Israel’s Netanyahu expected to address US Congress on July 24

WASHINGTON (AP) — Israeli Prime Minister Benjamin Netanyahu is expected to address a joint meeting of Congress on July 24, setting the stage for what is expected to be a controversial speech at a crucial time for the ongoing war between Israel and Hamas.

Congressional leaders confirmed the date for the speech Thursday evening after formally inviting Netanyahu to speak to others last week. This is the most recent exhibition of wartime support for the longtime ally despite growing political divisions over Israel’s military attack on Hamas in Gaza.

“The existential challenges we face, including the growing partnership between Iran, Russia and China, threaten the security, peace and prosperity of our countries and free people around the world,” the president said of the House, Mike Johnson, Republican and majority in the Senate. Leader Chuck Schumer, a Democrat, along with Senate Republican Leader Mitch McConnell and House Democratic Leader Hakeem Jeffries, said in the letter. “To build on our enduring relationship and underscore America’s solidarity with Israel, we invite you to share the Israeli government’s vision for defending democracy, combating terrorism, and establishing a just and lasting peace in the region. »

Netanyahu’s appearance before an increasingly divided Congress is sure to be controversial and spark widespread protests, both inside the Capitol and outside, from pro-Palestinian demonstrators. And it will highlight growing divisions within Democrats in the election year over the prime minister’s continuation of the months-long war against Hamas.

Schumer, the highest-ranking Jewish elected official in the United States – who gave a speech scathing reprimand of Netanyahu in March – said in a separate statement Thursday evening that he had “clear and deep disagreements” with the Israeli leader, but joined in his request to speak “because the relationship of the America with Israel is ironclad and transcends a single person or prime minister. ” “

Other Democrats seen as more critical of Netanyahu’s strategy are expected not to appear at the speech. Sen. Bernie Sanders, independent of Vermont, said: “Netanyahu is a war criminal. I will definitely not participate.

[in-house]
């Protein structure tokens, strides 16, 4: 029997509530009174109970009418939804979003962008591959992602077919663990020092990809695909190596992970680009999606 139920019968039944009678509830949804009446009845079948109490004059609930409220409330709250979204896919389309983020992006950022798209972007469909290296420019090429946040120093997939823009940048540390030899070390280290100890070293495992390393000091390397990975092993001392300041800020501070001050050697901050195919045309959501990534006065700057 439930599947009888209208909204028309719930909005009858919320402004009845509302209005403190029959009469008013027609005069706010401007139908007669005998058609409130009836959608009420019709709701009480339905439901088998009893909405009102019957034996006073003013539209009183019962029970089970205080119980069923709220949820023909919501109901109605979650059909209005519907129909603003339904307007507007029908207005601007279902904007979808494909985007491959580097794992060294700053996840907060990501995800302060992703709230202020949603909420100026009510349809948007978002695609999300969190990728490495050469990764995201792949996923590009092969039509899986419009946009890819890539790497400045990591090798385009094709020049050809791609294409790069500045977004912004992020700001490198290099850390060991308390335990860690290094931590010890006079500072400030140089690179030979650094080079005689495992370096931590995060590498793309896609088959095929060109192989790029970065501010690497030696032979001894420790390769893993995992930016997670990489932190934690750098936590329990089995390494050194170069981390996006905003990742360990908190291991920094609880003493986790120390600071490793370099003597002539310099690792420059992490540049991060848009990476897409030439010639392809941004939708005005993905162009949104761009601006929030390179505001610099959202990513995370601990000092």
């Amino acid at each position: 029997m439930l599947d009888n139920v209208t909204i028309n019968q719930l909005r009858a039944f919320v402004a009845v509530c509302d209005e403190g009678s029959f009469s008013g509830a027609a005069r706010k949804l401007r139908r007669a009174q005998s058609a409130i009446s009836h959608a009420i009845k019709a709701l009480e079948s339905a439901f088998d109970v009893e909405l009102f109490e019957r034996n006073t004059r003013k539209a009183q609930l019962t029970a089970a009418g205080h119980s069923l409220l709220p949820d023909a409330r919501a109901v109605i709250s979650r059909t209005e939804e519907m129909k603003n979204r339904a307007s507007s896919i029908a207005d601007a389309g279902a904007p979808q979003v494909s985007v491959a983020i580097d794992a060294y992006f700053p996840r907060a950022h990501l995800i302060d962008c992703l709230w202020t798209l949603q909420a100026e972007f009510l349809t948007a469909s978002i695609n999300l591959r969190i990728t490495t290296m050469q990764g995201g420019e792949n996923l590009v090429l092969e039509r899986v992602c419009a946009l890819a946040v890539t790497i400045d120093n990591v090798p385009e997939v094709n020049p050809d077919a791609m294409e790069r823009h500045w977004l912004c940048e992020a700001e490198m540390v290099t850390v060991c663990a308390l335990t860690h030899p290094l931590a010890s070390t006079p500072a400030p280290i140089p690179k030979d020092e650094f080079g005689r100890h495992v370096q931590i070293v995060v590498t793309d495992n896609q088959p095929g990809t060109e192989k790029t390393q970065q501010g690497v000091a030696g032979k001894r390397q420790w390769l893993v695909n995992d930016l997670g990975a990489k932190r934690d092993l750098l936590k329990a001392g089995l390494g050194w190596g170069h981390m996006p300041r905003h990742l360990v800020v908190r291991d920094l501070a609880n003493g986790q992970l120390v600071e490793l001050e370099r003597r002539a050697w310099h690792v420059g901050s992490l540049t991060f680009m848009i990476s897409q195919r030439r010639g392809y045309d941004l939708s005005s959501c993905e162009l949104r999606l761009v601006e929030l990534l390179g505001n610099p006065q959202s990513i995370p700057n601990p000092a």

Netanyahu’s visit to the Capitol also comes as relations between President Joe Biden and the head of the Jewish state have become increasingly strained in recent months. Biden has privately and publicly criticized Netanyahu’s handling of the war and criticized the Israeli government for not allowing more humanitarian aid to Gaza.

Late last week, Biden announced a proposed agreement end the fighting in Gaza, putting increasing pressure on Netanyahu to accept the deal. Many Israelis have urged him to accept these terms, but his far-right allies have threatened to leave his coalition government if he does so.

That could expose Netanyahu to new elections, scrutiny over security failures that led to the war and, if he loses the premiership, prosecution for long-standing corruption.

The first phase of the deal outlined by Biden would last six weeks and include a “total and complete ceasefire”, a withdrawal of Israeli forces from all densely populated areas of Gaza and the release of a number of hostages, including women. Elderly and wounded people, in exchange for the release of hundreds of Palestinian prisoners.

The second phase would include the release of all remaining hostages, including male soldiers, and the withdrawal of Israeli forces from Gaza. The third phase calls for the start of major reconstruction of Gaza, which faces decades of rebuilding after the ravages of war.

Netanyahu has repeatedly called a permanent ceasefire in Gaza a “non-starter” until long-standing conditions are met. the war are satisfied, appearing to undermine the proposal that Biden described as Israeli.

A number of Democratic parties that have supported Israel since the start of the war said their presence at Netanyahu’s speech would depend on his decision to accept the pending peace deal.

Johnson first suggested inviting the Israeli leader, saying it would be “a great honor for me” to invite him. In Thursday’s press release, Johnson said Netanyahu responded to the invitation in kind.

“I am deeply moved to have the privilege of representing Israel before both houses of Congress and presenting the truth about our just war against those who seek to destroy us to the representatives of the American people and the entire world,” Netanyahu said, according to the exit.

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